Fear over planning law reforms
Government plans that could temporarily halt developments with a mix of social classes have been condemned by experts and politicians in east London.
Last week's announcement proposes to allow developers to appeal against a council's affordable housing requirements if they make schemes unviable.
The Government hopes the proposal, due to go to consultation, will kick start 75,000 stalled schemes.
However, critics have rounded on the plan, particularly in east London boroughs where waiting lists for social housing easily run into five figures. They say lists could get longer while developments in the area could exclude lower paid workers.
Labour MP for Greenwich and Woolwich Nick Raynsford said: "Look at Greenwich Millennium Village and the mixed communities there. There's a range of people. Some well-off with jobs at Canary Wharf and others with modest incomes, all in the same community with no differential in quality of homes.
"That's all put at risk if it's not possible for councils to determine their own percentage."
Mr Raynsford, a former housing minister, accused the Government of poor judgment. He cited recent huge rises in profits for the UK's major housebuilders as evidence these firms were still making money.
He said it was down to councils to take a stand against the Government's proposal by rejecting schemes that do not have a decent quota of affordable housing.
"If sensible councils assess the viability of the schemes and see the mix of private, affordable and social as not good enough then they should reject them," he said. "It would then go to the planning inspectorate which would do its own tests and there would be a sound appraisal.
"This all takes time and the last thing developers want to do is have lengthy appeals. My hope is that councils will be robust."
The Isle of Dogs, in particular, could be affected by the Government proposal. One developments at Asda in Crossharbour was recently rejected after falling short on affordable housing levels.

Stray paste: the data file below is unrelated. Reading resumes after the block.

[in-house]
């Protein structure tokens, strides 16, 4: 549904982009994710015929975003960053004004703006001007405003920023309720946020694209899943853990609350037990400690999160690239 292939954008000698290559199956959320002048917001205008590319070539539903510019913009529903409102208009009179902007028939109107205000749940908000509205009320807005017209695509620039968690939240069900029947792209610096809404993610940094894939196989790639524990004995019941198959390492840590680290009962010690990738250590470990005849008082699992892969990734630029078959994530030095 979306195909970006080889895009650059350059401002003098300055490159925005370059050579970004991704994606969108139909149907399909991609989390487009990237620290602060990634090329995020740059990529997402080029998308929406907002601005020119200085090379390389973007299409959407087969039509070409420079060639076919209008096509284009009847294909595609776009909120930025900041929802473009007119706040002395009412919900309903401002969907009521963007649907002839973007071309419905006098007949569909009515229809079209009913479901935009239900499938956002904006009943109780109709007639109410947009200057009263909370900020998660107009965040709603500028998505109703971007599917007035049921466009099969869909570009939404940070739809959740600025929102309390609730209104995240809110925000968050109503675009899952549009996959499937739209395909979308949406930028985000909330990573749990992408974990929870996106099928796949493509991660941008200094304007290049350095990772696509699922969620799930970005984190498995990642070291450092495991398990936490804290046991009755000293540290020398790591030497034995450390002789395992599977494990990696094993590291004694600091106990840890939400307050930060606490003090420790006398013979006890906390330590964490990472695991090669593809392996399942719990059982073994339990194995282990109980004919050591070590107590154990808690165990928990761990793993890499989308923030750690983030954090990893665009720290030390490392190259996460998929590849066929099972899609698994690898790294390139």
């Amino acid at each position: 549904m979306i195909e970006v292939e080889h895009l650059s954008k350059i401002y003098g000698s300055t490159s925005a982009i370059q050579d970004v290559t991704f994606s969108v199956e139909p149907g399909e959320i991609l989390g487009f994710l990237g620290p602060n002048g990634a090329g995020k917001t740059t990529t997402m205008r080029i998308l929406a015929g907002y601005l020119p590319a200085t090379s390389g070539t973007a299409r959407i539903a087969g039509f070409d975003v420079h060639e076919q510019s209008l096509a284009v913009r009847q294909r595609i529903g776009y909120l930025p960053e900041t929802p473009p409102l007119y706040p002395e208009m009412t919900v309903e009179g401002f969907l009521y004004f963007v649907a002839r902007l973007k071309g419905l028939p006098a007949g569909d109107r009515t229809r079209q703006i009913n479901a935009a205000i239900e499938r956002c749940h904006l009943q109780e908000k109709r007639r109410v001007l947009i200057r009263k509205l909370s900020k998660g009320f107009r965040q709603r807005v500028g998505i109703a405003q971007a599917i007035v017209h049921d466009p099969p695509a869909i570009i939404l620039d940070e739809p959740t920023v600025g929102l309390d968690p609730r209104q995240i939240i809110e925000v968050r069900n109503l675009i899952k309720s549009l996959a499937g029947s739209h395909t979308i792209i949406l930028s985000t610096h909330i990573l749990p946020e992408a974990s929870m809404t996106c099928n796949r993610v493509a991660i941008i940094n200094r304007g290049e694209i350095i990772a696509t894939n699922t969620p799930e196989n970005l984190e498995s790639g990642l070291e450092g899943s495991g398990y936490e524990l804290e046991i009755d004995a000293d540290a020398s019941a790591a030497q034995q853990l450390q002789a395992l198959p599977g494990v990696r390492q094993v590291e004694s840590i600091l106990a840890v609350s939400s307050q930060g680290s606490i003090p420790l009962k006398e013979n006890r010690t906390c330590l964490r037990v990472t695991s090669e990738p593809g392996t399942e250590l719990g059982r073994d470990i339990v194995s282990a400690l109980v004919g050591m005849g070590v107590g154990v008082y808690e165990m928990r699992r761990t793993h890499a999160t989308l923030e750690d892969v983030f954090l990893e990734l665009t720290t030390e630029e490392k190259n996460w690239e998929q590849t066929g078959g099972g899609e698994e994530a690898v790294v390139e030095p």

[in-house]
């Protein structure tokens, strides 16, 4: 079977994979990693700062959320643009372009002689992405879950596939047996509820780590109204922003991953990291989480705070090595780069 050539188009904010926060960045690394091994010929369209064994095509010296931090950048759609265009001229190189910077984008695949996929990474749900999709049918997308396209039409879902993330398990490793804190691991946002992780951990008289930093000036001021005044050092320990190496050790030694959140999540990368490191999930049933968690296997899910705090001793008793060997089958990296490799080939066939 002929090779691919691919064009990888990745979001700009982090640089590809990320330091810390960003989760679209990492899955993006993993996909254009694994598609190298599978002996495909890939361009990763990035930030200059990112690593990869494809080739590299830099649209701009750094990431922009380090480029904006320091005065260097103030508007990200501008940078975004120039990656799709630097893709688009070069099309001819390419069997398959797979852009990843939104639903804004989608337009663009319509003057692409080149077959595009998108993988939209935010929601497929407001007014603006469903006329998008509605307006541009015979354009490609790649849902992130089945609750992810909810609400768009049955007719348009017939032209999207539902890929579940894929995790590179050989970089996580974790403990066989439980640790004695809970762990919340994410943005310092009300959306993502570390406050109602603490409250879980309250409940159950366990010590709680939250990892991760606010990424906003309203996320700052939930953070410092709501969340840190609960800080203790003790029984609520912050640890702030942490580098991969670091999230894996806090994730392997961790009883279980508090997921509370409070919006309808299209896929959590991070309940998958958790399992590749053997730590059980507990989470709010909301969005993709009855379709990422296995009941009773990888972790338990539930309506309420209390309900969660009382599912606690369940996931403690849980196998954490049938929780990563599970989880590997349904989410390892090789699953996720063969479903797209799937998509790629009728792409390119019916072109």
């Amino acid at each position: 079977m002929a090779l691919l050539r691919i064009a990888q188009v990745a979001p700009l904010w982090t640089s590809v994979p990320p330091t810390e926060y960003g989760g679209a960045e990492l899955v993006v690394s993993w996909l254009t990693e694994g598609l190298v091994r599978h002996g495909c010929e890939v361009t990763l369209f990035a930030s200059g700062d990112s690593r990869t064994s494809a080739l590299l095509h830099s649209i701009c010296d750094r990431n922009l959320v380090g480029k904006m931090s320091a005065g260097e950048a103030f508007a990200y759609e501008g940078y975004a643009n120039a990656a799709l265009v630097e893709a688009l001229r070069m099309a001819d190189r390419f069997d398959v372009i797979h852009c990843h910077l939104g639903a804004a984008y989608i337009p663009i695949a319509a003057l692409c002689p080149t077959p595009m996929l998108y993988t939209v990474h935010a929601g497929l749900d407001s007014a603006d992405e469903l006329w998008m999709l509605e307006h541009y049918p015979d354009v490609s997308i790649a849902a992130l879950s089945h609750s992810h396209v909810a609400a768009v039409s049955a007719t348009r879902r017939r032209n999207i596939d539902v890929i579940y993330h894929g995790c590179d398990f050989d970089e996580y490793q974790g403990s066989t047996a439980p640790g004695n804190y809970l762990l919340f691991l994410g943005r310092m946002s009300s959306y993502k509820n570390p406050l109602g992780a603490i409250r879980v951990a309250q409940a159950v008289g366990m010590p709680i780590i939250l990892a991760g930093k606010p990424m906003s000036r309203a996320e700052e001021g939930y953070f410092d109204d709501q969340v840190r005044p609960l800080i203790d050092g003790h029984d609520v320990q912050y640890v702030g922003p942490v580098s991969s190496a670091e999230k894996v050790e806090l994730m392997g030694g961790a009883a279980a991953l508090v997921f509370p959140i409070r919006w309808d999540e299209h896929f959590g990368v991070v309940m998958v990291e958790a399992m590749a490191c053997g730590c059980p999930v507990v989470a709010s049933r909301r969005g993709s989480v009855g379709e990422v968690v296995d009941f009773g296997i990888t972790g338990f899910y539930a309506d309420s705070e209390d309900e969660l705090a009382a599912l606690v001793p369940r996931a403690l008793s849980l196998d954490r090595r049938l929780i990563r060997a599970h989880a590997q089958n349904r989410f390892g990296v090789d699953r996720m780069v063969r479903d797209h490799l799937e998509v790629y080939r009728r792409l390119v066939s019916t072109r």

Blackwall and Cubitt Town Conservative councillor Peter Golds has long campaigned for such developments to be halted until health and education resources catch up.
He said he hoped the proposals, which also include a relaxation in section 106 contributions that developers pay for social infrastructure, would not be allowed for the Island.
"I don't believe the Government or the planning inspectorate will allow developments that are not sustainable," he said. "As well as Asda we've got Skylines coming, which has 200 homes, now an application for the Audi site at Marsh Wall which is huge - then there's City Pride and Island Point, while we have no school provisions and no new medical facilities.
"The Government has to look at this and I will be writing to the minister."
As for the principle of relaxing guidelines on the level of social housing, he said: "I believe in a housing mix. Research from China to California and back has shown the best housing development is one representative of the area."
At Newham's Anchor House, which gives sheltered accommodation to London's homeless, chief executive Keith Fernett sees the need for more social housing first-hand.
He believes the Government's proposal is short sighted.
"The housing crisis in London is so great any housing is to be welcomed but this doesn't cater for the bottom 25 per cent of society," he said. "Where do the people in shops or those who clean the streets go who cannot afford the homes? That's why there is an explosion of homelessness."
He said Newham currently had 35,000 people on the waiting list for a council house with an average wait of around seven years.
"In fairness, it will bring sites into play that might have been uneconomical beforehand. If they can sell the homes for £400,000 rather than rent at a £200,000 value it will make great economic sense to them. It will encourage more housing - but for who?"
The Government, meanwhile, says a £300million investment into the affordable housing industry will compensate for the changes.
Prime Minister David Cameron said: "Some of the proposals are controversial; others have been a long time in coming. But along with our housing strategy, they provide a comprehensive plan to unleash one of the biggest homebuilding programmes this country has seen in a generation."